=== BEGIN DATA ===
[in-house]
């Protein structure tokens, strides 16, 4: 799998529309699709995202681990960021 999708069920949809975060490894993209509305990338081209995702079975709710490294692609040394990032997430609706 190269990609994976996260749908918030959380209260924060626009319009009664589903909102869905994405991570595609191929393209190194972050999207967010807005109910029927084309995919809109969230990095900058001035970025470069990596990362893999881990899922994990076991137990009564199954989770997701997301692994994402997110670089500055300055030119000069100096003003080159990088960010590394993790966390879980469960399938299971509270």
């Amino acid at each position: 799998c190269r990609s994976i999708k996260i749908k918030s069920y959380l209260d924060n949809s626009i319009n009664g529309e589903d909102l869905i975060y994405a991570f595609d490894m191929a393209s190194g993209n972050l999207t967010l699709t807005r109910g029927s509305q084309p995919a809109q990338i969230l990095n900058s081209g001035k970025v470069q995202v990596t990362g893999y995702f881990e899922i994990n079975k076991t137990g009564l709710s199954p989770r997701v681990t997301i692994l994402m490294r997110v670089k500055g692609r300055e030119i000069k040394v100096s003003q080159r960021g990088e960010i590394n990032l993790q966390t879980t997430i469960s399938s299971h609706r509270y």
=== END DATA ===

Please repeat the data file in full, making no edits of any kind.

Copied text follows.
[in-house]
């Protein structure tokens, strides 16, 4: 799998529309699709995202681990960021 999708069920949809975060490894993209509305990338081209995702079975709710490294692609040394990032997430609706 190269990609994976996260749908918030959380209260924060626009319009009664589903909102869905994405991570595609191929393209190194972050999207967010807005109910029927084309995919809109969230990095900058001035970025470069990596990362893999881990899922994990076991137990009564199954989770997701997301692994994402997110670089500055300055030119000069100096003003080159990088960010590394993790966390879980469960399938299971509270």
């Amino acid at each position: 799998c190269r990609s994976i999708k996260i749908k918030s069920y959380l209260d924060n949809s626009i319009n009664g529309e589903d909102l869905i975060y994405a991570f595609d490894m191929a393209s190194g993209n972050l999207t967010l699709t807005r109910g029927s509305q084309p995919a809109q990338i969230l990095n900058s081209g001035k970025v470069q995202v990596t990362g893999y995702f881990e899922i994990n079975k076991t137990g009564l709710s199954p989770r997701v681990t997301i692994l994402m490294r997110v670089k500055g692609r300055e030119i000069k040394v100096s003003q080159r960021g990088e960010i590394n990032l993790q966390t879980t997430i469960s399938s299971h609706r509270y």